Ok, I see there was a topic about to many "safe" topics, and not enough educational info. So........with that in mind, my question is.......what is your thoughts on Fire Depts bieng paged to every MVA that EMS is called to ??? My opinion is that they should be paged. My reasoning is this....#1 priority is scene safety, use the big red truck to block the scene or the whole roadway.  #2 reason is, you are never really sure if you need extrication, possible fire hazard, traffic contol, extra manpower, etc.....#3 is time matters. Around the rural areas, response times are not like the big city, within 3-5 min. We have alot of areas where there is a 30 to 40 min response time because of the size of the coverage area, If it takes you 25 min to get on scene, and your size up tells you that you need extrication, your wait time is another 25 min for fire dept. Thats not good !!!! Why not just get them enroute right away, instead of waiting and putting someone's life in jeapordy, whether its the patients or emergency personels life ??? Just curious to see what others thoughts on this are, and I know its going to be differant because of our differant coverage areas, what works for some, may not work or be right for others.......let the debate begin......

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I agree with the sentiment and don't see a reason as to why not having a FD sent. The only time I would say it doesn't need to be done is if LE is already on scene and they requested EMS to "check out" a patient, where the pt has only minor complaints. For the most part in such situations there is no need for an emergency response, nor a need for fire on scene either. However, if the call comes in as an initial dispatch, then may as well send fire. We do have such a set up that at least an engine will go with an ambo for an MVA....only difference is those "check out a pt" call for a minor MVA with PD already on scene.

I agree with you both 100%. It's better to be safe than sorry.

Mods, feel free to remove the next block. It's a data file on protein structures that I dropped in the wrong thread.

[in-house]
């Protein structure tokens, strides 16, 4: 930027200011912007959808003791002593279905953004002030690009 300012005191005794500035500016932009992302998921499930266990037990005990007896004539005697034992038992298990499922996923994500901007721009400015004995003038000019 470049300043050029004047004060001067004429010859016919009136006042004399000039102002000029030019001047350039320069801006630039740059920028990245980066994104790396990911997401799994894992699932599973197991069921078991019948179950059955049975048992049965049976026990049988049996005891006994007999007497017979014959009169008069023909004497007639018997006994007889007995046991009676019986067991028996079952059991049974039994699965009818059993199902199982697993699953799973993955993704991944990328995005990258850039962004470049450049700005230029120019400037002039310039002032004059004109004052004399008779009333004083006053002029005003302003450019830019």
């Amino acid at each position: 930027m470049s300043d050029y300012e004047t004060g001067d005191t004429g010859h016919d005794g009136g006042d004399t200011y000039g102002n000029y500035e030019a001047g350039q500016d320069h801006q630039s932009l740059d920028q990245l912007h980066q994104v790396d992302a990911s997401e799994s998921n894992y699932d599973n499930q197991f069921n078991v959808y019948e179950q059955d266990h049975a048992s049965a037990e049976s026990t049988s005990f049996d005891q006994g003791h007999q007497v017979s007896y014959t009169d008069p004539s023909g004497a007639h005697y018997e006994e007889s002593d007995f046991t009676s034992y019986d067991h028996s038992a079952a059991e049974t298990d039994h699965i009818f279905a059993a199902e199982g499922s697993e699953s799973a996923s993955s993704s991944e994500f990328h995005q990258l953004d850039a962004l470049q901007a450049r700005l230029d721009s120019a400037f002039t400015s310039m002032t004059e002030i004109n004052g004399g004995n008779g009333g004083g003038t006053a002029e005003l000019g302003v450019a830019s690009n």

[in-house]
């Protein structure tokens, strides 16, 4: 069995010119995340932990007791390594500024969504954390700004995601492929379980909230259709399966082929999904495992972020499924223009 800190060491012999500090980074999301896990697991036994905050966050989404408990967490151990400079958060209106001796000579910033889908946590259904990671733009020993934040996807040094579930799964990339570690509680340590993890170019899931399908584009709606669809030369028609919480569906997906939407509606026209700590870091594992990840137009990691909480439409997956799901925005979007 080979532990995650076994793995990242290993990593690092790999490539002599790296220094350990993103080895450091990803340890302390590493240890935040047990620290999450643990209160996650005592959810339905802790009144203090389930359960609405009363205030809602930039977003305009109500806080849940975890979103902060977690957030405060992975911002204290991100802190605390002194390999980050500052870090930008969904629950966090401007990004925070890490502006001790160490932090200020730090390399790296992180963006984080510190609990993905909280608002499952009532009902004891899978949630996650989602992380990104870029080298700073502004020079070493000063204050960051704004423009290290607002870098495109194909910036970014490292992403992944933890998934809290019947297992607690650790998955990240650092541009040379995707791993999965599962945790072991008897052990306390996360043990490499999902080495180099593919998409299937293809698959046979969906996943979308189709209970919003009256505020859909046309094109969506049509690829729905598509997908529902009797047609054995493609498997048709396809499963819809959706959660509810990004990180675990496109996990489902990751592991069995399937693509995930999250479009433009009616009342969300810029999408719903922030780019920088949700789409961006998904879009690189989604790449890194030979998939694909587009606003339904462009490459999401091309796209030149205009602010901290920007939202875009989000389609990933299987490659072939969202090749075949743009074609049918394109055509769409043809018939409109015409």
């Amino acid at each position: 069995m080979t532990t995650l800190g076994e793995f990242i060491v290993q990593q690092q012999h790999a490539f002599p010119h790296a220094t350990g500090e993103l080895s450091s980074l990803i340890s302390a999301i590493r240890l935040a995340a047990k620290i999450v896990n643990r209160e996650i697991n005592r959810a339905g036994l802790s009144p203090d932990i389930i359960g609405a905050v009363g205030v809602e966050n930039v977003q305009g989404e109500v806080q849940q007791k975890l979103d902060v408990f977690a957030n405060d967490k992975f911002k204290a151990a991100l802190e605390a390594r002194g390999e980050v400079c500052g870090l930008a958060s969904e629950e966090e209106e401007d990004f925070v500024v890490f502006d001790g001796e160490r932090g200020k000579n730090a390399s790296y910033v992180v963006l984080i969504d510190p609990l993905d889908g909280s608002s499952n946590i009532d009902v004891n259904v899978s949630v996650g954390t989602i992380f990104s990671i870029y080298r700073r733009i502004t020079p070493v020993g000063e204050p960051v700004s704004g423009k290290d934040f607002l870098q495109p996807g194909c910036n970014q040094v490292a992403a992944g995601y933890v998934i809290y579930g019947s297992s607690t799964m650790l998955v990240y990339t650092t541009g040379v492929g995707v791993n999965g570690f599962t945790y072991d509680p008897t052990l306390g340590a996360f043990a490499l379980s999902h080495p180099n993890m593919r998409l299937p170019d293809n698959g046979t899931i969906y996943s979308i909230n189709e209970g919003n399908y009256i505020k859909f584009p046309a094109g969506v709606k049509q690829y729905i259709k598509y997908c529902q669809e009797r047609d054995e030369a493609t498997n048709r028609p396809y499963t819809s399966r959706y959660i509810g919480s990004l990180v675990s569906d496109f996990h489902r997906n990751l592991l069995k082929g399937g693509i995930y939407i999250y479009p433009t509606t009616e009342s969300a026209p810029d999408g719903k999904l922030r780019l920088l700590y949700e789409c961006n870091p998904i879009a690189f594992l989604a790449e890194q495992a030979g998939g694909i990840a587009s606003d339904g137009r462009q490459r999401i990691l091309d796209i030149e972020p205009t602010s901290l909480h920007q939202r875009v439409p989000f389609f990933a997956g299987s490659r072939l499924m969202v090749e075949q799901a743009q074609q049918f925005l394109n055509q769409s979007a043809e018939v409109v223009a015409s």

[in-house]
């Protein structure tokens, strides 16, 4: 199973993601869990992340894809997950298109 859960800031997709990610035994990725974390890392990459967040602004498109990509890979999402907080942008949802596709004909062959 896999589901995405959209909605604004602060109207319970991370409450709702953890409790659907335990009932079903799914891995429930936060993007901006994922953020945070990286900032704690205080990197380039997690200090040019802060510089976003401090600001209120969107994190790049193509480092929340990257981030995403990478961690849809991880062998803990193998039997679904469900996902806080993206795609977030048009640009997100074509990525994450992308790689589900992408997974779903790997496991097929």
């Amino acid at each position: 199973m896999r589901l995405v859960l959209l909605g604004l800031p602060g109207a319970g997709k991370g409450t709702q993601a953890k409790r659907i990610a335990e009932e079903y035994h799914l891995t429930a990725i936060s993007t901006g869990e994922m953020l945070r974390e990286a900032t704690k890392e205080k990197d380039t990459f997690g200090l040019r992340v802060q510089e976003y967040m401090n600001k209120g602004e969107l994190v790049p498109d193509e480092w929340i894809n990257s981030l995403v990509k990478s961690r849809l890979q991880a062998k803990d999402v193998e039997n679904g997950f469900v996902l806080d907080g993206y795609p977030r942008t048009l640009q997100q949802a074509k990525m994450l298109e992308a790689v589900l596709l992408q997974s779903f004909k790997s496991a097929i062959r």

In my coverage area we are called to every MVA and many of them turn out to be minor or don't need extrication but that is where scene safety comes in like you said Bull, and an engine can really help out with that. Another plus out of it for us is that being 100% volunteer, members may not work with the ambulance crew enough to establish a good relationship with each medic so the more we work with them, the better.

John, you make a good point too about if PD is on scene and only asks for an ambulance crew, then yea, fire is not always needed. But, in our area, untill it's known for sure we are not needed fire is sent.

We have a nearby fd that refuses to be called to 'unkown injury' MVA's on the highway because they don't want to send their members to the highway to chase the call unless an injury is certain. There are alot of members in my fd and others nearby that don't understand the reasoning they do this. Their response times aren't fast and like you said Bull, it can cause a serious delay in pt care when really needed.

A past Chief of my department has said before that "It's better to have too many resources on the way than not enough. You can always turn them around instead of having to call more in when it's too late."